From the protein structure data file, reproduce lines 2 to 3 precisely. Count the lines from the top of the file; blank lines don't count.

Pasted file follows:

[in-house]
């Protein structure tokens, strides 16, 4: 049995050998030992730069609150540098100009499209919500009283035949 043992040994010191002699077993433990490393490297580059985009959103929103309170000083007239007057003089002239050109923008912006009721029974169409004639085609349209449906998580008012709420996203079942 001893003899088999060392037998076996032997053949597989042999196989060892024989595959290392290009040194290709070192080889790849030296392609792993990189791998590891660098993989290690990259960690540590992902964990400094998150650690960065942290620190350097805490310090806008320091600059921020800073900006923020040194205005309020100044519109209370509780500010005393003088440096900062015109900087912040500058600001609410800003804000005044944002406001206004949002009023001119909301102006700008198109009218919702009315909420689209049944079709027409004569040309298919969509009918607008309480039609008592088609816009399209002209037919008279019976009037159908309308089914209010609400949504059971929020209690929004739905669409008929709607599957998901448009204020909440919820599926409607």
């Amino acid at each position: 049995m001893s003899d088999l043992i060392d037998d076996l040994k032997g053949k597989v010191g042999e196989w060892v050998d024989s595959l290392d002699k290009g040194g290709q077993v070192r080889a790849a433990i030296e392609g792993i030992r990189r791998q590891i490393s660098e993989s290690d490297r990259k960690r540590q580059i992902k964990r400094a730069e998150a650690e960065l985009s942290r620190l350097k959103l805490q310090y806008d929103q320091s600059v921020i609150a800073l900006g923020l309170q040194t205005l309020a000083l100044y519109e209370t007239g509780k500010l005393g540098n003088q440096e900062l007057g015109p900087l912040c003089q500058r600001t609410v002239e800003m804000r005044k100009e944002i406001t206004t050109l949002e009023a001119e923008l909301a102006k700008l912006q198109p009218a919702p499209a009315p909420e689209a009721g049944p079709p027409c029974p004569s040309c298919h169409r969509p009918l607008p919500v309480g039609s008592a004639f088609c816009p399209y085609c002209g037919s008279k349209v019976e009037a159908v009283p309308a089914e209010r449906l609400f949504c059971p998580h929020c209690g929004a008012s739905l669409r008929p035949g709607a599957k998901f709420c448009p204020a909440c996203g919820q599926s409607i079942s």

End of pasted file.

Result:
């Protein structure tokens, strides 16, 4: 049995050998030992730069609150540098100009499209919500009283035949 043992040994010191002699077993433990490393490297580059985009959103929103309170000083007239007057003089002239050109923008912006009721029974169409004639085609349209449906998580008012709420996203079942 001893003899088999060392037998076996032997053949597989042999196989060892024989595959290392290009040194290709070192080889790849030296392609792993990189791998590891660098993989290690990259960690540590992902964990400094998150650690960065942290620190350097805490310090806008320091600059921020800073900006923020040194205005309020100044519109209370509780500010005393003088440096900062015109900087912040500058600001609410800003804000005044944002406001206004949002009023001119909301102006700008198109009218919702009315909420689209049944079709027409004569040309298919969509009918607008309480039609008592088609816009399209002209037919008279019976009037159908309308089914209010609400949504059971929020209690929004739905669409008929709607599957998901448009204020909440919820599926409607």
């Amino acid at each position: 049995m001893s003899d088999l043992i060392d037998d076996l040994k032997g053949k597989v010191g042999e196989w060892v050998d024989s595959l290392d002699k290009g040194g290709q077993v070192r080889a790849a433990i030296e392609g792993i030992r990189r791998q590891i490393s660098e993989s290690d490297r990259k960690r540590q580059i992902k964990r400094a730069e998150a650690e960065l985009s942290r620190l350097k959103l805490q310090y806008d929103q320091s600059v921020i609150a800073l900006g923020l309170q040194t205005l309020a000083l100044y519109e209370t007239g509780k500010l005393g540098n003088q440096e900062l007057g015109p900087l912040c003089q500058r600001t609410v002239e800003m804000r005044k100009e944002i406001t206004t050109l949002e009023a001119e923008l909301a102006k700008l912006q198109p009218a919702p499209a009315p909420e689209a009721g049944p079709p027409c029974p004569s040309c298919h169409r969509p009918l607008p919500v309480g039609s008592a004639f088609c816009p399209y085609c002209g037919s008279k349209v019976e009037a159908v009283p309308a089914e209010r449906l609400f949504c059971p998580h929020c209690g929004a008012s739905l669409r008929p035949g709607a599957k998901f709420c448009p204020a909440c996203g919820q599926s409607i079942s």